understanding, especially where language learners are concerned. Part of the teacher’s job is therefore to develop within the learner strategies that will help him in this struggle. Although reading has been defined as a process whereby one looks at and understands what has been written, the reader does not necessarily need to look at everything in a given piece of writing. The reader is not simply a passive object, fed with letters, words and sentences, but is actively working on the text, and is able to arrive at understanding without look at every letter and word. Reading research supports the view that the efficient reader generally reads in groups of words, not word-by-word, far less letter-by-letter. The role of reading in a general language-learning course is considerably important. The reasons why teachers want learners to read in a foreign language are listed below: Learners can have further practice of language that they have already met through listening and speaking. Learners can practise language in order to re-use it in writing. Learners can learn how to make sense of texts, in order to extract the information they need from them. Learners can find enjoyment through reading. There are two approaches while teaching reading in a foreign language; reading for language and reading through language. Reading for language: Those who consider suggestions 1 and 2 as the most important purposes in reading see it as one way of ‘stamping’ language into the learner. Alexander (1967:viii) illustrates this view when he says:’the following order of presentation must be taken as axiomatic. Nothing should be spoken before it has been heard. Nothing should be read before it has been spoken.
Nothing should be written before it has been read. Speaking and writing are the most important of these skills, since to some extent they presuppose the other two. This view is typical of the structuralism/behaviourist approach to language teaching. Structuralism refers to the way the language content is organised, progressing from simple to complex language structures, and using carefully controlled vocabulary, where words are chosen because they are common, or useful, or easy to teach. Behaviourist refers to the method by which the selected language is taught, where the emphasis is on repetition and drill. A crude model of the structuralist /behaviourist approach is the following:
re-presented and practised in
listening speaking reading writing
The shortcomings of the strict structuralist /behaviourist approach as far as reading is concerned are as follows: 1. There is little attention to reading as a skill in its own right that might need to be developed in different ways for different purposes. Even at the lower levels of language learning, extensive as well as intensive reading can be introduced, although the rapid styles of reading may not be appropriate. 2. There is little use of the possibility what a learner can recognise (passive knowledge) might be more than he can produce (active knowledge). This is particularly important for reading, where context may help understanding even at the lower levels. 3. Recycling is the same language through the four different skills does not alert students to the stylistic differences between written and spoken language. 4. The structuralist/behaviourist approach does not encourage learners to help themselves. The emphasis is on teaching rather than learning, and the learner is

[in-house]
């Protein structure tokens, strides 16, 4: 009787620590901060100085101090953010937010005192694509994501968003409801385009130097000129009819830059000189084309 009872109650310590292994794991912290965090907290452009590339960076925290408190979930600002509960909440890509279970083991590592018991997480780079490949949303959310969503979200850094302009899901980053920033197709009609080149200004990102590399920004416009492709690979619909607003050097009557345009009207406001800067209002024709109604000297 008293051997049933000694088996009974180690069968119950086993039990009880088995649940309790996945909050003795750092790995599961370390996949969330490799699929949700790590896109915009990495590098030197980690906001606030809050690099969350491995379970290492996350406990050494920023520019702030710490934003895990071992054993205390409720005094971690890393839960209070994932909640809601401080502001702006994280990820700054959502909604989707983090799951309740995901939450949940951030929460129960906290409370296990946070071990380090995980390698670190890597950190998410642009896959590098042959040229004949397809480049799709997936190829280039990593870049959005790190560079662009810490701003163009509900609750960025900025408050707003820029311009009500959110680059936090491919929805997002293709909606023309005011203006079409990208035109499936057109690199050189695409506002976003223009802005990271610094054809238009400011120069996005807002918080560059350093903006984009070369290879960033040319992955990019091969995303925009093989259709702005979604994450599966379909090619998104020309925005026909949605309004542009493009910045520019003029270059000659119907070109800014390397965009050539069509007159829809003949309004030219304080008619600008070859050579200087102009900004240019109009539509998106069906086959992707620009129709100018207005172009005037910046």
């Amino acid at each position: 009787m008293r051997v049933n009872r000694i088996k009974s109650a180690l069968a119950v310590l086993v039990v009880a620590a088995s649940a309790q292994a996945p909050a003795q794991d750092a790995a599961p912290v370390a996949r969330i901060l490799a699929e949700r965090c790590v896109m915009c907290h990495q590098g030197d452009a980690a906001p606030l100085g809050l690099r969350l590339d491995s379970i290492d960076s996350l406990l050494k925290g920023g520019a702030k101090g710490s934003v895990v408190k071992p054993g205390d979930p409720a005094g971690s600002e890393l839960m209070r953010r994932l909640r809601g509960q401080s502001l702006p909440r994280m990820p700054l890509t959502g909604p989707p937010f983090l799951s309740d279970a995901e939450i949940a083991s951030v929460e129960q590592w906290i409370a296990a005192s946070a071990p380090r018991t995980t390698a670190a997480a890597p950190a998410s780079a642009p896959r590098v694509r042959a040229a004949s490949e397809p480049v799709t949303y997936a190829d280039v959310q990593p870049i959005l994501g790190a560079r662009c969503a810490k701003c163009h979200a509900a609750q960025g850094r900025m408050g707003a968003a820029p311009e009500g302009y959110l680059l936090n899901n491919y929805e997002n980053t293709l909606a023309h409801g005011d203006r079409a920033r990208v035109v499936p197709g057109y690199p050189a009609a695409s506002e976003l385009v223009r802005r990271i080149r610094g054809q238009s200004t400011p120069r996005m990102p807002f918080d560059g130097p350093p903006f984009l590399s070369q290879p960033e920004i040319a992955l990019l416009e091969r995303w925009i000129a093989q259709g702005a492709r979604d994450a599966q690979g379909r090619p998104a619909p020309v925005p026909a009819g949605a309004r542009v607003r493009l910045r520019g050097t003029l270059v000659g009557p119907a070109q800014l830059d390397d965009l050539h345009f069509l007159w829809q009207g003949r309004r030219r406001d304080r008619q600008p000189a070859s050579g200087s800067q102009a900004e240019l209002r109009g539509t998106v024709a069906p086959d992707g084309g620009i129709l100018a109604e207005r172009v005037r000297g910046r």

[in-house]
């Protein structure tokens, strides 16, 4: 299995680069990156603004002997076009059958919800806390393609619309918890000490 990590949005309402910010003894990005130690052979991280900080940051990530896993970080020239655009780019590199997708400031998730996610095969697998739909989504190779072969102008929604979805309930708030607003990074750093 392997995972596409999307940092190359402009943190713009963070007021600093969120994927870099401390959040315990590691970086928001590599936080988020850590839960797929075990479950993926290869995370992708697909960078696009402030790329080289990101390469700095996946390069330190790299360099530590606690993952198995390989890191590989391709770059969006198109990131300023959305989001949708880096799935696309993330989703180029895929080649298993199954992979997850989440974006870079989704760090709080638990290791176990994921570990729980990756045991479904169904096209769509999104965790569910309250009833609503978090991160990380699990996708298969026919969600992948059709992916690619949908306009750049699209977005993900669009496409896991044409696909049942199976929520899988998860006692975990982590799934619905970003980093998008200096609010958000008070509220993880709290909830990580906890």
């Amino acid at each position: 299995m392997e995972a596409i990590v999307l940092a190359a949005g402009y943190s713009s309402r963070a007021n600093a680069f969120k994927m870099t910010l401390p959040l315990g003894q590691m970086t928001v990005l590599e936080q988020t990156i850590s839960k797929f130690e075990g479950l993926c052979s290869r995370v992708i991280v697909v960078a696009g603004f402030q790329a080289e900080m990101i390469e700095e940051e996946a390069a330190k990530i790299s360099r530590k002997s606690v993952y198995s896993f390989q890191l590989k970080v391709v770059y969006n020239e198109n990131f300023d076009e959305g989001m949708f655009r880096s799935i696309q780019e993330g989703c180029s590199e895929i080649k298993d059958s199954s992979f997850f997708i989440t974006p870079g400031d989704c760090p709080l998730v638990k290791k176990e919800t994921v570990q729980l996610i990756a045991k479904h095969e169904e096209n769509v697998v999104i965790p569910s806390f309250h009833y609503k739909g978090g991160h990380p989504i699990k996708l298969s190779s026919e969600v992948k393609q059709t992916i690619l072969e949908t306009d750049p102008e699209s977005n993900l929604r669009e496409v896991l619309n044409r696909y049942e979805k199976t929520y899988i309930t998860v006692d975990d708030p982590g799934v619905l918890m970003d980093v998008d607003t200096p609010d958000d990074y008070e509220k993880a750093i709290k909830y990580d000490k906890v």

spoon-fed with selected language, rather than given a chance to reflect upon it in his own time and try to work things out for himself. Despite these shortcomings, however, the general structuralist/behaviourist principles of moving from the known to the unknown, and allowing opportunity for practice make sound sense.
Reading through language: Two more suggestions for the role of reading were: ‘Learners can learn how to make sense of texts, in order to extract the information they need from them’ and,‘Learners can find enjoyment through reading.’ The focus here is on reading for a purpose rather than reading for language. These purposes – reading for information and reading for interest or pleasure – are in fact similar to those of the fluent native-speaker reader. However, for the foreign language learner, ignorance of the language can be an obstacle to understanding, no matter how highly motivated a person may be. The learner should want to read, whether it is for information, interest or enjoyment. The difficulty for the classroom teacher is that all the students in a class may not have the same tastes. They might not all want the information that the text offers, or they may seek interest and enjoyment in different texts. In such cases, it is for the teacher to try to arouse motivation through his handling of the text, so as to give learners a purpose in reading. In short what is needed is either an interesting text or an interesting task. Reading for a purpose, together with developing strategies for achieving these purposes, has come to be associated with the ‘communicative’ approach to reading (White 1981:87). Rather than seeing reading as a matter of ‘stamping in’ selected pieces of language, the communicative approach sees language learning as a development in the learner’s language ability, which occurs as the learner carries out relevant tasks. The stress is on ‘growth’ on the part of the learner, rather than ‘building’ on the part of the teacher. The model for this situation may be represented as follows: